High School Presentations and Guidance

Every fall during 8th grade morning meetings, we host local high schools to make a short presentation to our 8th grade students to learn more about their school options. Be sure to check the website of any high school your student is interested in to verify their open house dates and shadow registration information. For questions about DPS’ options for secondary education, please contact Katherine Howes (Katherine_howes@dpsk12.org).


College and Career Resources from DPS

You are your child’s best partner as they begin to make big decisions about their future beyond high school. Whether your child wants to enter college or immediately enter the workforce, being an active partner in planning can make a big difference in easing fears and helping your child to be successful. There are many online resources to help you plan for and discuss college.

� College in Colorado
� Peterson’s
� Big Future by the College Board
� Great Schools

DPS has also created a guide to talking to your student about college. Click here to download.


Five Ways to Help Your Student Start the Year Strong

The following tips are provided by Counselors Laura Herbst and Jennifer Perez to help your student get a good start to the school year:

  • Get organized
    Binders, notebooks, and binder checks-oh my! Help your student find a system of organization that works and use it every day; consistency is key. Planners are your friend! Your student should get in the habit of using a planner every class period every day so nothing slips through the cracks. If your student is having trouble finding a system that works have him/her ask a teacher or counselor for ideas.
  • Be patient
    It’s intimidating to start middle school, begin a new school year, and be in a new building, not to mention all the changes going on with your teenager’s body, mood, and mind. Teenage years are full of changes and feeling like life is a bit of a roller coaster is normal (one day tears the next happy as a clam). Know that it’ll take some time for to feel “normal” and that’s ok, try to roll with the changes and enjoy the ride!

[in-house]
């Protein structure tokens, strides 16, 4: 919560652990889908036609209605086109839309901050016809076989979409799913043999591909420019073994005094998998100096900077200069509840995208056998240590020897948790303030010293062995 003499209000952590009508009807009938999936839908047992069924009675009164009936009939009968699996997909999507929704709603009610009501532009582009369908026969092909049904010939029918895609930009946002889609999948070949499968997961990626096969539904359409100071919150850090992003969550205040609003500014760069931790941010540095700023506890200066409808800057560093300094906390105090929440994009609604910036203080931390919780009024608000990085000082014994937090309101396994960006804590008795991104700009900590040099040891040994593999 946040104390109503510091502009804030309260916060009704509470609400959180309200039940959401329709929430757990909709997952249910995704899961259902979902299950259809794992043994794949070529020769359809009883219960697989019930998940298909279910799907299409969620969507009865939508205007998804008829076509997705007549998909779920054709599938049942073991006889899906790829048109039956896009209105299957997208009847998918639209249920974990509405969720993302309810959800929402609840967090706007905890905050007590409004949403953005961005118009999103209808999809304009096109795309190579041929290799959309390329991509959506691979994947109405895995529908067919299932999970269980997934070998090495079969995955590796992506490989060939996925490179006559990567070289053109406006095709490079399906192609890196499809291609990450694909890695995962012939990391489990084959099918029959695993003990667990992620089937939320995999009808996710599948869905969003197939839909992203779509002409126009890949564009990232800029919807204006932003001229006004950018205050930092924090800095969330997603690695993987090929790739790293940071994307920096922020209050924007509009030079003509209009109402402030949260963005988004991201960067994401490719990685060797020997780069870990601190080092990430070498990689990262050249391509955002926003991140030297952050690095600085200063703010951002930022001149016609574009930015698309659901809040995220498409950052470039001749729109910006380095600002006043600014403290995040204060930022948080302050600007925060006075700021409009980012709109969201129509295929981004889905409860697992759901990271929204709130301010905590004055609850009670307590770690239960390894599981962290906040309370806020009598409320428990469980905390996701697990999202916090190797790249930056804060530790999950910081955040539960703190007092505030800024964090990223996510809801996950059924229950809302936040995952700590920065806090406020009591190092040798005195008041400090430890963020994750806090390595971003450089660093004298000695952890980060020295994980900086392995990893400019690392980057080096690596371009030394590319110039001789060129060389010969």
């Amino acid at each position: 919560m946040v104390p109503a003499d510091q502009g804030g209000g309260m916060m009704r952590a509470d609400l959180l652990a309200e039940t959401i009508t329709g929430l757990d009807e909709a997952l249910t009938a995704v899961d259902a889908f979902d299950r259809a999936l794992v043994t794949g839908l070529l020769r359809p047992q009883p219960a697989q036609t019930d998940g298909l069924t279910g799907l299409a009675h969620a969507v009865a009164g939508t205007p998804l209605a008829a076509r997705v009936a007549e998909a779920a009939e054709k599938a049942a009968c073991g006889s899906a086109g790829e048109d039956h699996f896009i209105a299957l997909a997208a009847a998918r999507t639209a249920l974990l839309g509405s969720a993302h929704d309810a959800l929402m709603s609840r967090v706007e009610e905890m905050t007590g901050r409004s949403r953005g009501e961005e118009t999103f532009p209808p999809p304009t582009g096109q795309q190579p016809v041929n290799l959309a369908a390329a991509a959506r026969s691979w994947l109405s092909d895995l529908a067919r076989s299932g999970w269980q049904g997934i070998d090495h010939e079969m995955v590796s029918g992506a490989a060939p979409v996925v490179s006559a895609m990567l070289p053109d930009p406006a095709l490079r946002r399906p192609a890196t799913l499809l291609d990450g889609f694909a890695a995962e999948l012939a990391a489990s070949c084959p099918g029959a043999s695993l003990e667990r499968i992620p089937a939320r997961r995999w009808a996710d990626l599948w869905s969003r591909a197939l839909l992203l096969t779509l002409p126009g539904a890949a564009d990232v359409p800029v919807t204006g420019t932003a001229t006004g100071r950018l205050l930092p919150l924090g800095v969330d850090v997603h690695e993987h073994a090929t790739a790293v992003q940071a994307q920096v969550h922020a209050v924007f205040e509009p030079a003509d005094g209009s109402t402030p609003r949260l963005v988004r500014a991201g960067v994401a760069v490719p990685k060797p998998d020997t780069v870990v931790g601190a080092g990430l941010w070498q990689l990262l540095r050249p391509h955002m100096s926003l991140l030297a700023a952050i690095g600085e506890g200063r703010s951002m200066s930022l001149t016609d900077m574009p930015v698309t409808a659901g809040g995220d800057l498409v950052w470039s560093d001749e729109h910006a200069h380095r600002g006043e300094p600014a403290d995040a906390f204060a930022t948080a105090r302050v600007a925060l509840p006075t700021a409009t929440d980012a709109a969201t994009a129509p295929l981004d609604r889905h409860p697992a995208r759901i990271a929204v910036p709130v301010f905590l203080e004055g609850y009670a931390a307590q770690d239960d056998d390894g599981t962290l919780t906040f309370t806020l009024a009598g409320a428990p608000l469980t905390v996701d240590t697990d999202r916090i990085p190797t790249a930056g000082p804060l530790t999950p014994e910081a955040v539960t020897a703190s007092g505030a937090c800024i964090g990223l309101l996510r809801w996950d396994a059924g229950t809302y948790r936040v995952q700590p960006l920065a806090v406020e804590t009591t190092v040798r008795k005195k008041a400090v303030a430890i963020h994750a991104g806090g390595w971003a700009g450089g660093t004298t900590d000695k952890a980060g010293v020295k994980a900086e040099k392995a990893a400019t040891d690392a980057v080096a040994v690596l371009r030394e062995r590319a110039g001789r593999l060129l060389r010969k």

• Be healthy – Good enough sleep and maintain a healthy diet
    It’s easy to stay up and sleep in late during the summer months so it’s important to begin the school year with good habits like getting enough sleep and eating healthy. Teenagers need anywhere from 9-12 hours of sleep, so make sure to turn off the electronics, power down, and get some shut eye. Equally as important is avoiding chips for lunch in favor of a balanced diet with plenty of fruits and vegetables. Making healthy choices can have a great impact on a student’s ability to pay attention and do well in school (not to mention affect their attitude!).
  • Ask for help
    No one knows everything and no one is perfect so make sure to ask for help if an issue arises or you’re confused, and help your student do the same. Middle school students are gaining more independence and it’s the perfect time for them to practice self-advocacy; allow them to reach out for help and find solutions before coming to the rescue so they can learn these skills.
  • Take a deep breath and relax
    As you well know, you’re only young once, and sometimes we have to remind ourselves and our students of this. Of course, ensure that school work is completed and full effort is put forward, but don’t forget to allow your student to be young and have fun. Remind your student of this too! There are many sports, both competitive and recreational, available to students as well as numerous clubs. Trying something new is fun and helps kids make valuable connections with other students and adults. Kicking back and doing something simply for enjoyment can be just as important to mental and physical health as getting sleep and being productive.

For more ideas, visit the following websites:

http://www.schoolfamily.com/school-family-articles/article/10695-middle-school-study-skills-getting-organized

http://www.psychologytoday.com/blog/thinking-about-kids/201201/keep-your-middle-schooler-organized

http://www.greatschools.org/students/academic-skills/661-succeeding-in-middle-school.gs

http://www.scholastic.com/parents/resources/article/more-school-involvement/success-tips-middle-school-principal

Denver Public Schools